Six reports published by the Catholic Church in Ireland have revealed there were child abuse allegations against 85 priests across the dioceses.
The audits of child protection practices - two of NI dioceses - were conducted by the Church's National Board for Safeguarding Children.
They covered the period from 1975 until the present.
The bishop of Raphoe apologised for "poor judgements" in managing priests accused of "horrific acts of abuse".
Bishop Philip Boyce was speaking as a review of the County Donegal diocese found "a significant level" of clerical abuse cases in past decades.
The case of Father Eugene Greene, the convicted paedophile, stood out.
Maeve Lewis, of the abuse victims' group One in Four, said: "The audits show that real progress has been made in putting in place child protection measures in the six dioceses."
However, she expressed concern "regarding the number of priests against whom allegations have been made who are still in ministry".
Patrick Corrigan, Northern Ireland programme director of Amnesty International, said: "What we can see today is barely a glimpse into the horror of abuse suffered by children in parishes in both Northern Ireland and the Republic of Ireland.
"Clerical abuse survivors in Northern Ireland have been in touch with Amnesty and have told us they wish to see a proper, independent public inquiry into clerical child abuse in this jurisdiction."
A report for the Derry diocese said it had dealt with allegations of sex abuse against 23 of its priests.
A total of 31 allegations had been reported to the police in Northern Ireland and the Republic of Ireland.
The report said 33 allegations had been made to social services.
A total of four priests against whom allegations were made had left the priesthood or were ''out of ministry".
The Derry report said: "Those who have suffered child abuse should receive a compassionate and just response and should be offered appropriate pastoral care to rebuild their lives.
"Those who have harmed others should be helped to face up to the reality of abuse, as well as being assisted in healing."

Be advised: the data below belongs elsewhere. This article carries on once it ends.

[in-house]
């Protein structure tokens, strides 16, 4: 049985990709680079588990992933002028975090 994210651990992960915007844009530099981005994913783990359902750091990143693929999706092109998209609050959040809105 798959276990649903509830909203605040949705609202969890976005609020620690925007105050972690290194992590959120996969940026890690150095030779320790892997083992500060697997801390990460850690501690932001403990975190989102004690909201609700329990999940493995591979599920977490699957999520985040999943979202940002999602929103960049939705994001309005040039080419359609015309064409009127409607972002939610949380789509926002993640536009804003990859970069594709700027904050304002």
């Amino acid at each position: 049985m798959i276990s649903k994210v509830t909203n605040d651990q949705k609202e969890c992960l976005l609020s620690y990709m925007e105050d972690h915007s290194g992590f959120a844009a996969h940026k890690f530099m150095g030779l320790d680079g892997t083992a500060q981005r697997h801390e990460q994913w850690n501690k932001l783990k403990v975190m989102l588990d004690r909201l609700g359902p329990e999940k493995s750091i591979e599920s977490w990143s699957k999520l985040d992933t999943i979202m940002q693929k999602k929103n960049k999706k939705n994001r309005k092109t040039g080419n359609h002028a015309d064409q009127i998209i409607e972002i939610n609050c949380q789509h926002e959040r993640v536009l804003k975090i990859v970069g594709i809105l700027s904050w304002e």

However, John Heaney, 53, who was abused by other children at a home run by the Catholic Church in Derry, said the review was "a PR exercise by the Church to get people back into Mass".
"It's a disgrace, this is only about saying 'look at what we've put in place, look how great we are now'. Well it's too late, not even a hint of an apology," he said.
"If you look at the report, there's not one mention of prior 1975 victims, there is no mention of any type of help or support for those people still suffering to this day due to the abuse."
The Raphoe report draws attention to "significant errors of judgement" by "successive bishops".
It said "judgements were clouded, due to the presenting problem being for example, alcohol abuse and an inability to hear the concerns about abuse of children".
The review said allegations were made against a total of 14 priests, including Greene, between 1975 and 2010.
Greene, the most notorious offender, was sentenced to 12 years in prison in 1999 for abusing 26 boys over 20 years.
The Irish police received 52 allegations concerning priests in the diocese during the period from 1975 to 2010.
Eight priests against whom an allegation was made are now "out of ministry" or have left the priesthood.
Four have been convicted of abuse. Six priests against whom an allegation was made are in ministry or had retired at the date of the review.
Bishop Boyce said the clergy were "truly sorry for the terrible deeds inflicted on so many by a small minority of priests".